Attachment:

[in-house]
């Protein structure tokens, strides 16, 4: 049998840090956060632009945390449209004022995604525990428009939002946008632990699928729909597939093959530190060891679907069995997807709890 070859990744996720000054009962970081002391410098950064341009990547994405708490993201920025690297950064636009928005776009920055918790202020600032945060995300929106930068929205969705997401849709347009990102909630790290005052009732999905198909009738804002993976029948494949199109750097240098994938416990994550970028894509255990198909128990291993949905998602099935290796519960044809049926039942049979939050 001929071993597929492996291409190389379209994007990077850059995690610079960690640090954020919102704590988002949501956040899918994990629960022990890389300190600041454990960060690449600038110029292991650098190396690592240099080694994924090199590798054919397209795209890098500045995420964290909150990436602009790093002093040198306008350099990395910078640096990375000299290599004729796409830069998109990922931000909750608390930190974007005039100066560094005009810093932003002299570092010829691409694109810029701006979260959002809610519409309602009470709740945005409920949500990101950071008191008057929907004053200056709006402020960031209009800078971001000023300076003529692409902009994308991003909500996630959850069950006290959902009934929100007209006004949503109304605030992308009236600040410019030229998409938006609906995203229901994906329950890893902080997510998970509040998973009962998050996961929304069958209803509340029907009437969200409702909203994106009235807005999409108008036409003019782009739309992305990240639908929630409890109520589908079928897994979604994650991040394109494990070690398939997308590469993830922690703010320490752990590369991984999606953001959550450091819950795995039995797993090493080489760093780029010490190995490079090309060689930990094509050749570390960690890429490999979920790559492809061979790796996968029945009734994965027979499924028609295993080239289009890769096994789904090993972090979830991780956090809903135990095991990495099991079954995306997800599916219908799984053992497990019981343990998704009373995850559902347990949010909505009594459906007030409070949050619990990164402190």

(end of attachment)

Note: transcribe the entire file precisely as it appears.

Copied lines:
[in-house]
């Protein structure tokens, strides 16, 4: 049998840090956060632009945390449209004022995604525990428009939002946008632990699928729909597939093959530190060891679907069995997807709890 070859990744996720000054009962970081002391410098950064341009990547994405708490993201920025690297950064636009928005776009920055918790202020600032945060995300929106930068929205969705997401849709347009990102909630790290005052009732999905198909009738804002993976029948494949199109750097240098994938416990994550970028894509255990198909128990291993949905998602099935290796519960044809049926039942049979939050 001929071993597929492996291409190389379209994007990077850059995690610079960690640090954020919102704590988002949501956040899918994990629960022990890389300190600041454990960060690449600038110029292991650098190396690592240099080694994924090199590798054919397209795209890098500045995420964290909150990436602009790093002093040198306008350099990395910078640096990375000299290599004729796409830069998109990922931000909750608390930190974007005039100066560094005009810093932003002299570092010829691409694109810029701006979260959002809610519409309602009470709740945005409920949500990101950071008191008057929907004053200056709006402020960031209009800078971001000023300076003529692409902009994308991003909500996630959850069950006290959902009934929100007209006004949503109304605030992308009236600040410019030229998409938006609906995203229901994906329950890893902080997510998970509040998973009962998050996961929304069958209803509340029907009437969200409702909203994106009235807005999409108008036409003019782009739309992305990240639908929630409890109520589908079928897994979604994650991040394109494990070690398939997308590469993830922690703010320490752990590369991984999606953001959550450091819950795995039995797993090493080489760093780029010490190995490079090309060689930990094509050749570390960690890429490999979920790559492809061979790796996968029945009734994965027979499924028609295993080239289009890769096994789904090993972090979830991780956090809903135990095991990495099991079954995306997800599916219908799984053992497990019981343990998704009373995850559902347990949010909505009594459906007030409070949050619990990164402190």